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January 26, 2015

Why the Internet of Everything Won’t Work Without Wireless

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Silent, invisible… and vital. That just about sums up wireless networks as far as the Internet of Everything (IoE) is concerned. Because there is simply no way you could run wires to the 50 billion or so Smart devices expected to make up the IoE by 2020.

In fact, ABI Research predicts 40.9 billion, or more than 80 percent, of electronic devices could rely on wireless connectivity, up from 16 billion in 2016.

ABI principal analyst Aapo Markkanen says: “If we look at this year’s installed base, smartphones, PCs, and other ‘hub’ devices represent still 44 percent of the active total, but by end-2020 their share is set to drop to 32 percent.

“In other words, 75 percent of the growth between today and the end of the decade will come from non-hub devices: sensor nodes and accessories.”

Many of these devices might be in homes, with Accenture Interactive’s Acquity Group saying 69 percent of consumers plan to buy an IoE-ready gadget such as a smart thermostat or security camera in the next five years.

There could also be as many as 100 million Internet-connected lamps and light bulbs worldwide, and 152 million connected cars.

Add this to a veritable tidal wave of data from mobile devices, where Cisco says traffic is expected to surpass 15 exabytes per month by 2018, and you begin to wonder how wireless infrastructures can keep up. Fortunately, though, plenty of innovations are in hand.

They include advances in the two main forms of wireless connectivity, mobile and Wi-Fi, along with a host of minor technologies that can fill in as and when needed.

The mobile industry is already seeing the widespread rollout of fourth-generation (4G) networks, predominantly based on Long Term Evolution Advanced technology. More than half of mobile traffic might be travelling over 4G by 2018, the Cisco Visual Networking Index says.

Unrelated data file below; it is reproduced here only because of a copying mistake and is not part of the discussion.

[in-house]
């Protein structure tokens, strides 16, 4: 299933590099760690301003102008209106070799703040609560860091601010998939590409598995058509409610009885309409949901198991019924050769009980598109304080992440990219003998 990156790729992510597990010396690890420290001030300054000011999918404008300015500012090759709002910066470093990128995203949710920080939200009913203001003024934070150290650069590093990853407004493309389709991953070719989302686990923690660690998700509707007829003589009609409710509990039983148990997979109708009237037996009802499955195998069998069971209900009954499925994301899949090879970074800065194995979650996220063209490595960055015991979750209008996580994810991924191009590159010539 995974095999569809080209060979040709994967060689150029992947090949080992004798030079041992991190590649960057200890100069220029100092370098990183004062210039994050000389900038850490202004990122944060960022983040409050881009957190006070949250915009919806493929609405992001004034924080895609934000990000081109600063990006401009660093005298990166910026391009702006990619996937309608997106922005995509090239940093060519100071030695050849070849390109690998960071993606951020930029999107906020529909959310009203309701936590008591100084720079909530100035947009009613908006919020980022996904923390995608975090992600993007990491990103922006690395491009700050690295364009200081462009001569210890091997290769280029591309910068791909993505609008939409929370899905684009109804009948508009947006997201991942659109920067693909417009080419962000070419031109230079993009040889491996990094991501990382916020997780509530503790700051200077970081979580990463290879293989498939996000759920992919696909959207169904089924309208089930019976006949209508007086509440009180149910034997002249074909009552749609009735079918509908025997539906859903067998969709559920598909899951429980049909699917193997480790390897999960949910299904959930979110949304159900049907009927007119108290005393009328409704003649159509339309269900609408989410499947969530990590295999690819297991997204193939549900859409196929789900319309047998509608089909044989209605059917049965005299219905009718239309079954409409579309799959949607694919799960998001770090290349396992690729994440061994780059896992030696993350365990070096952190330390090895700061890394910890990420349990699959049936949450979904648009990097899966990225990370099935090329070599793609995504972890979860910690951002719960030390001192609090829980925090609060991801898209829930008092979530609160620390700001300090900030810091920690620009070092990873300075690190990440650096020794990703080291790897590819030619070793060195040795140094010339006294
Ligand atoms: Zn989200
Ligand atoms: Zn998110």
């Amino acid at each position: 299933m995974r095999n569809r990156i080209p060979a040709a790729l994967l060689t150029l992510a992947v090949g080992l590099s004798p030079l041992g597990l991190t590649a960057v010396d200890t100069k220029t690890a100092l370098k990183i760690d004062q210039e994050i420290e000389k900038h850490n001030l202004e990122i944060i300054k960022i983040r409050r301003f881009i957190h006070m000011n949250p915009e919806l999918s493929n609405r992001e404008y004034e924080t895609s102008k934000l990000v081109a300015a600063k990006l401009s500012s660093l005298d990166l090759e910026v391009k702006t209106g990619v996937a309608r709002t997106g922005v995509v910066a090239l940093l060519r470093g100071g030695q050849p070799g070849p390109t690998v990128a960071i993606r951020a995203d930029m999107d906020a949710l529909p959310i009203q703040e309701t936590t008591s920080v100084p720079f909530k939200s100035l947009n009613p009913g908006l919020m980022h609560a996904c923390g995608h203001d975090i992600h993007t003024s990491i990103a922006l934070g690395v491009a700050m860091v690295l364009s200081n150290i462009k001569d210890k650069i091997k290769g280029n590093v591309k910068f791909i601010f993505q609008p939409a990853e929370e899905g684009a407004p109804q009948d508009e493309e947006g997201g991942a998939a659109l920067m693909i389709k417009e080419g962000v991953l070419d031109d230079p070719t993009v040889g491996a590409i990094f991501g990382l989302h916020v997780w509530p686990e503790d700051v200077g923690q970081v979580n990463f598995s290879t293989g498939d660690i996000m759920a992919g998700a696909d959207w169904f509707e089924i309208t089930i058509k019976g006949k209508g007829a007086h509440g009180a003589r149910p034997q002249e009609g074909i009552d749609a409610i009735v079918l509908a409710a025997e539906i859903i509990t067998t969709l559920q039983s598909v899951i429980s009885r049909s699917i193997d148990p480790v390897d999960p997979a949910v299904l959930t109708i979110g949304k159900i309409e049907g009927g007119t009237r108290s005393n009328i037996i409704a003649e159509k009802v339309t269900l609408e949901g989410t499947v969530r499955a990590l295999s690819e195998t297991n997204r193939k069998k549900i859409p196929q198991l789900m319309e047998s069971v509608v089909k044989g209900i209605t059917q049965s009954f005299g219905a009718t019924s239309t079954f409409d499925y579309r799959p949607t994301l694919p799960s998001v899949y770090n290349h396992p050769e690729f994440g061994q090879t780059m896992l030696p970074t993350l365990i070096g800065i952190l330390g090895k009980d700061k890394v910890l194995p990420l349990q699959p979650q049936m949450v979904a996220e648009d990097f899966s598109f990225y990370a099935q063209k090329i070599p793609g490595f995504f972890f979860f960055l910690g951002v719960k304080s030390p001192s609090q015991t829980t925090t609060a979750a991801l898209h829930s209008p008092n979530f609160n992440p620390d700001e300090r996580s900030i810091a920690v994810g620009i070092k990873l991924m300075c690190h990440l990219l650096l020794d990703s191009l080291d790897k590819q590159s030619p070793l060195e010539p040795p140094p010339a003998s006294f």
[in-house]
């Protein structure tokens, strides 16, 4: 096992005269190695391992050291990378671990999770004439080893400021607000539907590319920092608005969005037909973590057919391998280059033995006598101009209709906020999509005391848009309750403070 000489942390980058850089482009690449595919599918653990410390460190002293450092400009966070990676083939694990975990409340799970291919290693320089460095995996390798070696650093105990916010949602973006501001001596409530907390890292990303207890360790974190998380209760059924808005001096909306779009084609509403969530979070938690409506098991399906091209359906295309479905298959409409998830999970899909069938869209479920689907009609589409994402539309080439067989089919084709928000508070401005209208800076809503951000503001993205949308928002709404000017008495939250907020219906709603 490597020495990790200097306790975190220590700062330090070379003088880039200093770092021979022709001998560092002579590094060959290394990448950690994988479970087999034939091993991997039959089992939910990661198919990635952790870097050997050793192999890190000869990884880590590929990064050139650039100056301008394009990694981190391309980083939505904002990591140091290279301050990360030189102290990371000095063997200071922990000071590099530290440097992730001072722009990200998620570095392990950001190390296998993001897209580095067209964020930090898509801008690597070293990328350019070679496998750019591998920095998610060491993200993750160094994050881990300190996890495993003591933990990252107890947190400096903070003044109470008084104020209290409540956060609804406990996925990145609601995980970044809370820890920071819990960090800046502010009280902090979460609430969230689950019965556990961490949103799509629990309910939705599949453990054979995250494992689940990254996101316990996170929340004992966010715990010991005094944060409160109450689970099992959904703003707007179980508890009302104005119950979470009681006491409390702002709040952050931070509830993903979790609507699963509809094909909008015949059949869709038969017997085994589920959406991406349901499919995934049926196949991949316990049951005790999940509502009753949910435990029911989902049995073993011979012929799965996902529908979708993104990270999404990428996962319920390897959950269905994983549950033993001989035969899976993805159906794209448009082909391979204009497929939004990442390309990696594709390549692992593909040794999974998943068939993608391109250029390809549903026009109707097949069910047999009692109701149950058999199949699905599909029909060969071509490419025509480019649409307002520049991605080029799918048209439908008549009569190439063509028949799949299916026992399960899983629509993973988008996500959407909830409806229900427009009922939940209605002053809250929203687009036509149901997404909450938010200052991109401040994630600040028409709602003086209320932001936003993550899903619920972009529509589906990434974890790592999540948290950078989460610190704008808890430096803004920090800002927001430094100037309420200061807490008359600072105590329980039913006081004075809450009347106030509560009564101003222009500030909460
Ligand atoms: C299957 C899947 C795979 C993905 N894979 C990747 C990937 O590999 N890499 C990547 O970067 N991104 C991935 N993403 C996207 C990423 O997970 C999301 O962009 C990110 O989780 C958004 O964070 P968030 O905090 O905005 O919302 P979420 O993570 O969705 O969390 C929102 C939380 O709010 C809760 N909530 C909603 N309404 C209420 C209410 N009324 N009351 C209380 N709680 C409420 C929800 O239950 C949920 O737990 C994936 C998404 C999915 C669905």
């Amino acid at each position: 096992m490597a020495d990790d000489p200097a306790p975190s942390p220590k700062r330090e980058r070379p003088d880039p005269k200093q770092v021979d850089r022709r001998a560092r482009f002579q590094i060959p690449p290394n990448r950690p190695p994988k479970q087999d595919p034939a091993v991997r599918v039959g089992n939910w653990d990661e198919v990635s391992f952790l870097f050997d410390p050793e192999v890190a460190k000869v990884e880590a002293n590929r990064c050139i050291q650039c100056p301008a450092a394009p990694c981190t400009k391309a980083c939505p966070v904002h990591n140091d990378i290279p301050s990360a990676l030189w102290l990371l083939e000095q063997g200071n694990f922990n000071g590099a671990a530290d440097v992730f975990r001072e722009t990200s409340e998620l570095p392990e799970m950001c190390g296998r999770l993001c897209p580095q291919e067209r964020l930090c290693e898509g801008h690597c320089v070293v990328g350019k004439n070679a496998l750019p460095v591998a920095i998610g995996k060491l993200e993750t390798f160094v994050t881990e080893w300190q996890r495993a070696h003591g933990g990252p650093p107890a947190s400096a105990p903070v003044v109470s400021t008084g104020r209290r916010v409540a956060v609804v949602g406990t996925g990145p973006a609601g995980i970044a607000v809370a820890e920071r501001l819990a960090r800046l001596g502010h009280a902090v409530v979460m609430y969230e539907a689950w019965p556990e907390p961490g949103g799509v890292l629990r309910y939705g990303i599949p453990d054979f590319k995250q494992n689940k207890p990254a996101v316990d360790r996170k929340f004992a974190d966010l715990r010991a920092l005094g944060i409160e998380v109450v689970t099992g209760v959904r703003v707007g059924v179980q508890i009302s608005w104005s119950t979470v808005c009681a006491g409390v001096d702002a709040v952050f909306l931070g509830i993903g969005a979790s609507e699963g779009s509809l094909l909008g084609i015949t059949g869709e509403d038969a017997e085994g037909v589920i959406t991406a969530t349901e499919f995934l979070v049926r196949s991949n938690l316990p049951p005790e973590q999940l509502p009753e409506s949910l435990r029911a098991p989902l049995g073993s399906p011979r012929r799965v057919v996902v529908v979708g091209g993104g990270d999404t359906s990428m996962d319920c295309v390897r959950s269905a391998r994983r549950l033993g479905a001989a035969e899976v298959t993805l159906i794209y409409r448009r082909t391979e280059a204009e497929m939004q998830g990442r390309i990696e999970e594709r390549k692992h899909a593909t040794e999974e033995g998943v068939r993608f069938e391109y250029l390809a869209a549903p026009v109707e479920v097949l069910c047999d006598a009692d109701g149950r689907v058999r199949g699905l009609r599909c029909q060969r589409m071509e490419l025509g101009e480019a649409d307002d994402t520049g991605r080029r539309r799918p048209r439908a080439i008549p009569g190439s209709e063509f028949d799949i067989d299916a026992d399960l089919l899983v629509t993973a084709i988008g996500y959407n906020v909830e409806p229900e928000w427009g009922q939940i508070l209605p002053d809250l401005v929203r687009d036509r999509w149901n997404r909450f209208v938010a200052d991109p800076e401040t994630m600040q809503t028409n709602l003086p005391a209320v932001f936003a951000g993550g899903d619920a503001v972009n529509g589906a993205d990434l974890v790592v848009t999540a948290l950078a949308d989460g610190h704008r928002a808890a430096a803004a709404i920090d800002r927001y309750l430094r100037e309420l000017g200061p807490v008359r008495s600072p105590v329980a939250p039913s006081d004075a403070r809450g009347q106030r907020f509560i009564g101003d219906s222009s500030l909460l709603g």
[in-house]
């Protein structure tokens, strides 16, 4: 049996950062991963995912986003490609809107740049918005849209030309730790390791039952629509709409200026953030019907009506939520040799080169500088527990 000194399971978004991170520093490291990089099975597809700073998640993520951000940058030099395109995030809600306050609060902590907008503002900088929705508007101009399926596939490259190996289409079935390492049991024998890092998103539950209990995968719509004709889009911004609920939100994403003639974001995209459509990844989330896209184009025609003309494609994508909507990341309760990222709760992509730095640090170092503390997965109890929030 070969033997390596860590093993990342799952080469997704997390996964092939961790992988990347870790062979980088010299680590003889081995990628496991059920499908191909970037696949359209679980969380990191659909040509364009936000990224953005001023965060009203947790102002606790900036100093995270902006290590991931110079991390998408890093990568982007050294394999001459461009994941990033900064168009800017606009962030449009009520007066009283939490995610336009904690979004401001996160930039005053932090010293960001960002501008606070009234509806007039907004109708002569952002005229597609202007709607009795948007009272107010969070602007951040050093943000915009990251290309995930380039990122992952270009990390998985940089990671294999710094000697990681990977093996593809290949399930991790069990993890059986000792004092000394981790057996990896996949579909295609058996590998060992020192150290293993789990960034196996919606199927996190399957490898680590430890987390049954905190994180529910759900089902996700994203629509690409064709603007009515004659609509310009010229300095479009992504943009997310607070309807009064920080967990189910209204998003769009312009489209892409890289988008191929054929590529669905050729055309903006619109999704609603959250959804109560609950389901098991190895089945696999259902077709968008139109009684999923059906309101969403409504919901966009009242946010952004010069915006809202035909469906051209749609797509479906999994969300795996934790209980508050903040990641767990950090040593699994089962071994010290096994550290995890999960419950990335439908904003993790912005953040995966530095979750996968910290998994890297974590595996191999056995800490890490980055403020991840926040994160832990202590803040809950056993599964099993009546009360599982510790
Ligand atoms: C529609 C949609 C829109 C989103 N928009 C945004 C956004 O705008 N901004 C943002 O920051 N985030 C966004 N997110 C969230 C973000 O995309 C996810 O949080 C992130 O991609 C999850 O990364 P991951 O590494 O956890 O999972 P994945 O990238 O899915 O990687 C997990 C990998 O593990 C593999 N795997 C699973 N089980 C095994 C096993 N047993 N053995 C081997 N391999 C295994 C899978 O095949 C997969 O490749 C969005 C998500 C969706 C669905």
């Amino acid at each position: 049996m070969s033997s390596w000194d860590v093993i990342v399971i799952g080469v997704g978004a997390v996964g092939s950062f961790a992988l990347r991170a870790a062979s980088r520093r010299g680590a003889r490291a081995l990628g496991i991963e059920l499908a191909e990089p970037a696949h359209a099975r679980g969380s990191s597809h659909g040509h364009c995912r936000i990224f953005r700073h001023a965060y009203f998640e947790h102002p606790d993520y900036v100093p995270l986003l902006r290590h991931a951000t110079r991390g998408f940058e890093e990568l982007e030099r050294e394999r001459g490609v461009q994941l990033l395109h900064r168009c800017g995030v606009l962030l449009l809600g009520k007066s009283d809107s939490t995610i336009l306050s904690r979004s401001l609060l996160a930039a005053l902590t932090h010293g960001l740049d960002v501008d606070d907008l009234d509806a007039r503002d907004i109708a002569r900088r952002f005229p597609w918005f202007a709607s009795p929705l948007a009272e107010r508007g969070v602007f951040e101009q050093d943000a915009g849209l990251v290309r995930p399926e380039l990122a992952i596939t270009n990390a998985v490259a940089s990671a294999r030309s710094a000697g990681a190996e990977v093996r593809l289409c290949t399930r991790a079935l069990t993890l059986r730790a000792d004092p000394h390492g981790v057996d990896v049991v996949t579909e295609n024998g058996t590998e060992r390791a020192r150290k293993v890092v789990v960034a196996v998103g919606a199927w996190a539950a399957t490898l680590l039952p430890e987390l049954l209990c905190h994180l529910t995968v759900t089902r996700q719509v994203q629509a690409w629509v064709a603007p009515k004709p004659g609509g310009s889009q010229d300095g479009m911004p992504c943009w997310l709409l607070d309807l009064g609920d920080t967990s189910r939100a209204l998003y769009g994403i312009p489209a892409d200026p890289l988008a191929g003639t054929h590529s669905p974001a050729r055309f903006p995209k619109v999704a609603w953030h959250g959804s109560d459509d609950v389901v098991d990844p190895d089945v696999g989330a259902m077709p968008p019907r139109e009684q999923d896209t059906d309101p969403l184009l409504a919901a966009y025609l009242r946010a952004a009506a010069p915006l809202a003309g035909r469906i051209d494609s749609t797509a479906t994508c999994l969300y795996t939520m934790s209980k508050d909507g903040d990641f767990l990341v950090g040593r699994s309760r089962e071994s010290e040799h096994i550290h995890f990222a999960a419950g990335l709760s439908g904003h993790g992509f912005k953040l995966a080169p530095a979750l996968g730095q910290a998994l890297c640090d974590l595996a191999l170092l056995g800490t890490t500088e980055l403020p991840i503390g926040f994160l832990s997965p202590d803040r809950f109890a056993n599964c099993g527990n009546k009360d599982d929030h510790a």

Wi-Fi is evolving, too. This year saw the emergence of a standard called 802.11ac, which essentially gives wireless networks the same capabilities as Gigabit Ethernet.

Among several features that make 802.11ac great for IoE is the fact that it can support multiuser multiple-input and multiple-output, which allows an access point to communicate simultaneously with a number of devices over a single frequency spectrum.

And while mobile and Wi-Fi networks can take care of most IoE connectivity, a number of lesser technologies are available for infill. Some of these, such as Bluetooth or ZigBee, are already relatively well established. Others are emerging.

In parts of Europe, for example, Abertis Telecom is building networks based on Low-Power, Wide Area (LPWA) technology.

According to Abertis strategic marketing manager Carlos Yubero, LPWA requires three hundred times less energy than regular GSM mobile communications, and has a tenth of the TCO because councils do not need to buy the ultra narrowband spectrum it uses.

Furthermore, Yubero told attendees at this year’s Smart City Expo World Congress in Barcelona: “If we are talking about billions of devices, the less you consume the better for the planet.”

Exactly how these network technologies can support the IoE is already becoming evident from some of the smart+connected community experiments underway around the world. Taiwan, for example, has done away with traditional booths for money collection along its toll roads.

Instead, wireless technologies underpin a system whereby cameras on 319 gantries across the country capture data from around 6 million license plates and process about 20 million payments automatically per day, without causing a break in the traffic.

Even with advances in the technology, though, the vast amounts of data coming off the IoE means an increasing amount of processing should ideally take place at the network edge to relieve the load on core infrastructures. That is beginning to happen, too.

In Mexico City, for example, a citywide surveillance system installed by Thales Group and Telmex includes audio sensors that can respond to a gunshot by focusing nearby cameras on the source of the sound, without any need for operator intervention.

The system, which also incorporates features such as automatic license-plate recognition, has helped reduce criminality in Mexico City by more than 32 percent since 2009.

“Our technology has made Mexico City more safe, more attractive, and more resilient,” said Sebastien Sabatier, strategy and marketing manager at Thales, during the Smart City Expo.

Expect more life-enhancing projects like this to be brought to you soon, courtesy of the wireless technologies underpinning the IoE.


Jason Deign is a Barcelona-based business writer, journalist and author. Besides writing, he is regularly interviewed by the media and has been featured in the UK's Daily Mail and The Guardian, among others. Used with the permission of